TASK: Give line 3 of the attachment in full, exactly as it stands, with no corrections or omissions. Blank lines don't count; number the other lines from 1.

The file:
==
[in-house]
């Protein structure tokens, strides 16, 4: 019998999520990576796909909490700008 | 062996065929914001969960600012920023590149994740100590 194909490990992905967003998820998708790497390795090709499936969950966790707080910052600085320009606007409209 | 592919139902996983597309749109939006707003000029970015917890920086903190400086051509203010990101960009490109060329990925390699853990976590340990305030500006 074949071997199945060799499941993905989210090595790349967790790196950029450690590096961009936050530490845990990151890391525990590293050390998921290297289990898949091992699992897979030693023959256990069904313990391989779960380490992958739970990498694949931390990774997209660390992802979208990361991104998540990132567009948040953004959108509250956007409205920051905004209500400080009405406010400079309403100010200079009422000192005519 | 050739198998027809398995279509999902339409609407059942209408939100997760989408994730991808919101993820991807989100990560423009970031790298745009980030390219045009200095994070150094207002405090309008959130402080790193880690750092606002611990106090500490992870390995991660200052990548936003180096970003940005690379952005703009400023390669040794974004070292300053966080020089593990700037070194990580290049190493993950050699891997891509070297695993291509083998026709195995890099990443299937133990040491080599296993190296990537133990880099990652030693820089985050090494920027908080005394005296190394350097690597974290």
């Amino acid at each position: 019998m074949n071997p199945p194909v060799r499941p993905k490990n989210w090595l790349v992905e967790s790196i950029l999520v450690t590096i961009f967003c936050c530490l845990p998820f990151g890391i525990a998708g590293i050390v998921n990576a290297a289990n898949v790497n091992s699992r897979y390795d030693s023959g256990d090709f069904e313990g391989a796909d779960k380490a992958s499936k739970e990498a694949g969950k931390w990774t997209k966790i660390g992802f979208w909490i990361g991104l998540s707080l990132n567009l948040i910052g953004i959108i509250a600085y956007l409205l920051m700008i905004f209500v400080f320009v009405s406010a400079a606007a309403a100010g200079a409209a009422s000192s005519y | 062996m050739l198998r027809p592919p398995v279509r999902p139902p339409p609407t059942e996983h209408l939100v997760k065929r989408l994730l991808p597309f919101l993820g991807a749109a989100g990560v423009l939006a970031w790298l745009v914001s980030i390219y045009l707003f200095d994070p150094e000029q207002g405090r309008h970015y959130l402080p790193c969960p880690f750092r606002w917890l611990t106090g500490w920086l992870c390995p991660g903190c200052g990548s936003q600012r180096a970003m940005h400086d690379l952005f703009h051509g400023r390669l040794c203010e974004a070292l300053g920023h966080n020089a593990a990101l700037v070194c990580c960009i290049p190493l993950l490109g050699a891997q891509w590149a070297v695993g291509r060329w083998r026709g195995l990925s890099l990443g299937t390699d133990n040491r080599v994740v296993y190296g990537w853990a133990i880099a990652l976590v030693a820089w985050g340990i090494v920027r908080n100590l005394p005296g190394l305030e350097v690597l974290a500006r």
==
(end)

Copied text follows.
């Amino acid at each position: 019998m074949n071997p199945p194909v060799r499941p993905k490990n989210w090595l790349v992905e967790s790196i950029l999520v450690t590096i961009f967003c936050c530490l845990p998820f990151g890391i525990a998708g590293i050390v998921n990576a290297a289990n898949v790497n091992s699992r897979y390795d030693s023959g256990d090709f069904e313990g391989a796909d779960k380490a992958s499936k739970e990498a694949g969950k931390w990774t997209k966790i660390g992802f979208w909490i990361g991104l998540s707080l990132n567009l948040i910052g953004i959108i509250a600085y956007l409205l920051m700008i905004f209500v400080f320009v009405s406010a400079a606007a309403a100010g200079a409209a009422s000192s005519y | 062996m050739l198998r027809p592919p398995v279509r999902p139902p339409p609407t059942e996983h209408l939100v997760k065929r989408l994730l991808p597309f919101l993820g991807a749109a989100g990560v423009l939006a970031w790298l745009v914001s980030i390219y045009l707003f200095d994070p150094e000029q207002g405090r309008h970015y959130l402080p790193c969960p880690f750092r606002w917890l611990t106090g500490w920086l992870c390995p991660g903190c200052g990548s936003q600012r180096a970003m940005h400086d690379l952005f703009h051509g400023r390669l040794c203010e974004a070292l300053g920023h966080n020089a593990a990101l700037v070194c990580c960009i290049p190493l993950l490109g050699a891997q891509w590149a070297v695993g291509r060329w083998r026709g195995l990925s890099l990443g299937t390699d133990n040491r080599v994740v296993y190296g990537w853990a133990i880099a990652l976590v030693a820089w985050g340990i090494v920027r908080n100590l005394p005296g190394l305030e350097v690597l974290a500006r």